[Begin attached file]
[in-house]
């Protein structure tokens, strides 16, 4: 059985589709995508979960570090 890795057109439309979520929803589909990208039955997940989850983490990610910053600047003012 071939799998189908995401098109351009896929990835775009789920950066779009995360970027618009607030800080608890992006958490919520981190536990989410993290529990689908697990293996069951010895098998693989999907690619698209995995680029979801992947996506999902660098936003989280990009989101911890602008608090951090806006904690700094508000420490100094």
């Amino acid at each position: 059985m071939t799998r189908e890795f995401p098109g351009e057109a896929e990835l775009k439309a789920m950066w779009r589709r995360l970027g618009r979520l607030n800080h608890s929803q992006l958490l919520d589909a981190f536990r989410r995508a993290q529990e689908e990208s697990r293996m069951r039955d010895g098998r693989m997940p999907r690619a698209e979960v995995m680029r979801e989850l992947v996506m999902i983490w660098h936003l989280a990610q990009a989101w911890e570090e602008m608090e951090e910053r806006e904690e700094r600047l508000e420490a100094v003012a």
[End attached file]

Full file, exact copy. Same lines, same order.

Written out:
[in-house]
């Protein structure tokens, strides 16, 4: 059985589709995508979960570090 890795057109439309979520929803589909990208039955997940989850983490990610910053600047003012 071939799998189908995401098109351009896929990835775009789920950066779009995360970027618009607030800080608890992006958490919520981190536990989410993290529990689908697990293996069951010895098998693989999907690619698209995995680029979801992947996506999902660098936003989280990009989101911890602008608090951090806006904690700094508000420490100094």
């Amino acid at each position: 059985m071939t799998r189908e890795f995401p098109g351009e057109a896929e990835l775009k439309a789920m950066w779009r589709r995360l970027g618009r979520l607030n800080h608890s929803q992006l958490l919520d589909a981190f536990r989410r995508a993290q529990e689908e990208s697990r293996m069951r039955d010895g098998r693989m997940p999907r690619a698209e979960v995995m680029r979801e989850l992947v996506m999902i983490w660098h936003l989280a990610q990009a989101w911890e570090e602008m608090e951090e910053r806006e904690e700094r600047l508000e420490a100094v003012a």